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BIO 105

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  1. BIO 105 Gene Expression

  2. The Central Dogma

  3. The Central Dogma • DNA  RNA  PROTEIN • One gene makes one RNA that directs the synthesis of one protein. • Human genome contains ~ 30,000 genes. • Not all cells make all 30,000 proteins. • Some cells have specific genes turned off and other cells have different genes turned off. • That’s how we get cells to be different from each other. • Stem cells have all genes still turned on.

  4. A. How are Genes Controlled? • There are 6 levels of control that determine if a gene will get expressed into a protein. • Transcriptional control • RNA polymerase binds to a promoter sequence on the template strand of DNA.

  5. RNA Polymerase

  6. Primary RNA Transcript • Single strand of RNA synthesized by RNA polymerase. This is called transcription.

  7. 2. Posttranscriptional Control • The primary RNA transcript contains coding regions called exons and non-coding regions called introns. • The introns must be excised (cut out) and the exons spliced together. • This process happens in the nucleus. • Less than 10% of a gene is comprised of exons. • The final product is the mature mRNA transcript.

  8. Gene Splicing

  9. Gene Splicing

  10. Gene Splicing • Although there are only 30,000 genes in the human genome, exons from a single gene can be reordered in the nucleus to form over 100,000 mRNA

  11. mRNA Transcript • Transport of mRNA from nucleus to ribosomes • Transport into cytoplasm is done through nuclear pores of the nuclear envelope. • Only about half of the transcripts leave the nucleus.

  12. mRNA Transport

  13. mRNA Selection • Translational control • Not all mRNA transcripts become associated with ribosomes • The process of the ribosomes “reading” mRNA and synthesizing proteins is called translation. • Control of mRNA half life • mRNA gets degraded by cytoplasmic enzymes. • Half lifes can range from 3 minutes up to 10 hours.

  14. 6. Posttranslational Modification of Protein • After synthesis, some proteins need to be modified in order to become functional. • Two examples of modification: • Phosphorylation – adding phosphate groups to AA such as tyrosine. This is how protein kinases become active. • Glycosylation – adding sugar molecules to proteins within the Golgi apparatus.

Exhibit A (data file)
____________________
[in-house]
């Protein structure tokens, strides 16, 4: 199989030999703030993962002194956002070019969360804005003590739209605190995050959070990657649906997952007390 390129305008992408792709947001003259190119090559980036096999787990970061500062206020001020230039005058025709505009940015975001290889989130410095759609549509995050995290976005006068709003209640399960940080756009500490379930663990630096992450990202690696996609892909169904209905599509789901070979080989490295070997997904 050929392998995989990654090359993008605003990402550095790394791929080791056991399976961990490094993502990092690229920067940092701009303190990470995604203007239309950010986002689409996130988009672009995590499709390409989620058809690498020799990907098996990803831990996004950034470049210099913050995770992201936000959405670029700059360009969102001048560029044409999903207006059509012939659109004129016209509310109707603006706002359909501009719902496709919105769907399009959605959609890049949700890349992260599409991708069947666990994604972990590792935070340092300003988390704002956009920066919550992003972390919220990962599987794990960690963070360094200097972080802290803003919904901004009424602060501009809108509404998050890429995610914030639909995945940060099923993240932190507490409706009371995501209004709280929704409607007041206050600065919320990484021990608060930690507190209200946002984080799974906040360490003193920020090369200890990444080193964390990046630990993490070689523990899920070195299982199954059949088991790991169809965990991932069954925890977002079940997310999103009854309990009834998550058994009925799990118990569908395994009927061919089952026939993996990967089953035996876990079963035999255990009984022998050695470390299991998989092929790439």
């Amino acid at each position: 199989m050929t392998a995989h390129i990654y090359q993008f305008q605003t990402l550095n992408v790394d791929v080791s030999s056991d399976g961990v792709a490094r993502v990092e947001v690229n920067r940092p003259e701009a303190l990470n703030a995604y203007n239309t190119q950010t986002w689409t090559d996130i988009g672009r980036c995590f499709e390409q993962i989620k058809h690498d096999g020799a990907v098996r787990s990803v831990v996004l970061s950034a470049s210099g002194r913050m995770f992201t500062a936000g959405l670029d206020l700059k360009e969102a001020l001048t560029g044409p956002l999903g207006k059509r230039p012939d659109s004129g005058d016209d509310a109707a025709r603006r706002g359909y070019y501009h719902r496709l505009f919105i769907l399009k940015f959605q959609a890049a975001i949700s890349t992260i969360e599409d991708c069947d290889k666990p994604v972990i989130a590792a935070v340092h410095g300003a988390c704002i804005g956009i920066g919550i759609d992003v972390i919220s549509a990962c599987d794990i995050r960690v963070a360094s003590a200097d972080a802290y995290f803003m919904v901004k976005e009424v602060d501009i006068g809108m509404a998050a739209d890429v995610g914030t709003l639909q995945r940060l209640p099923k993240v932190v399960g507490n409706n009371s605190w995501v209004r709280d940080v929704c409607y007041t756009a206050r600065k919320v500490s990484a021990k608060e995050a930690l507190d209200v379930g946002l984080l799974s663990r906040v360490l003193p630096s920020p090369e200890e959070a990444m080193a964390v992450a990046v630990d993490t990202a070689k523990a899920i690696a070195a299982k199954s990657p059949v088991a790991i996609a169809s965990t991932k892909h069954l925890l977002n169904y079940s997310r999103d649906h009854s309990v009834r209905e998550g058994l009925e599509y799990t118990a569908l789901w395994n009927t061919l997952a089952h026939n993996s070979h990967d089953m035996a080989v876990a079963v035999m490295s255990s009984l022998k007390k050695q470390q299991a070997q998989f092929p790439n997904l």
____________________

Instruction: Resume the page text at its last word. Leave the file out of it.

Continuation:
15. B. The Genetic Code • How do four nucleotides (ATCG) translate into proteins that may contain several hundred AA? • Crick concluded that the genetic code is read in increments of 3 nucleotides or a codon….the triplet code. • Every 3 nucleotides (codon) on a mRNA would code for 1 AA.

  16. The Genetic Code

  17. So • If a mRNA had a base sequence as follows: • AUGUUUUUAGGGUAAUAG • The sequence of the protein would be: • PHE-LEU-GLY-stop-damnit stop • But how do AA how to be placed in order on the ribosome? • And, how do they connected to each other (dehydration synthesis).

  18. Protein Synthesis • As the ribosome moves along the mRNA, one codon (a triplet) is exposed. • This is where tRNA (transfer RNA) comes into play. • Specific tRNAs bind to specific AA. • tRNAs also have a region of 3 bases called an anticodon. • The anticodon will bind to the appropriate codon when it becomes exposed by the ribosome.

  19. tRNA

  20. tRNA

  21. tRNA

  22. Codon/Anticodon • Go back to the Genetic Code • The codon (on the mRNA) UGU codes for cysteine. • The tRNA that binds cysteine contains what anticodon? • And the answer is….. • ACA

  23. tRNA Cysteine ACA

  24. tRNA Cysteine ACA UGU mRNA

  25. tRNA

  26. Summary (Fig. 16.21, p. 329)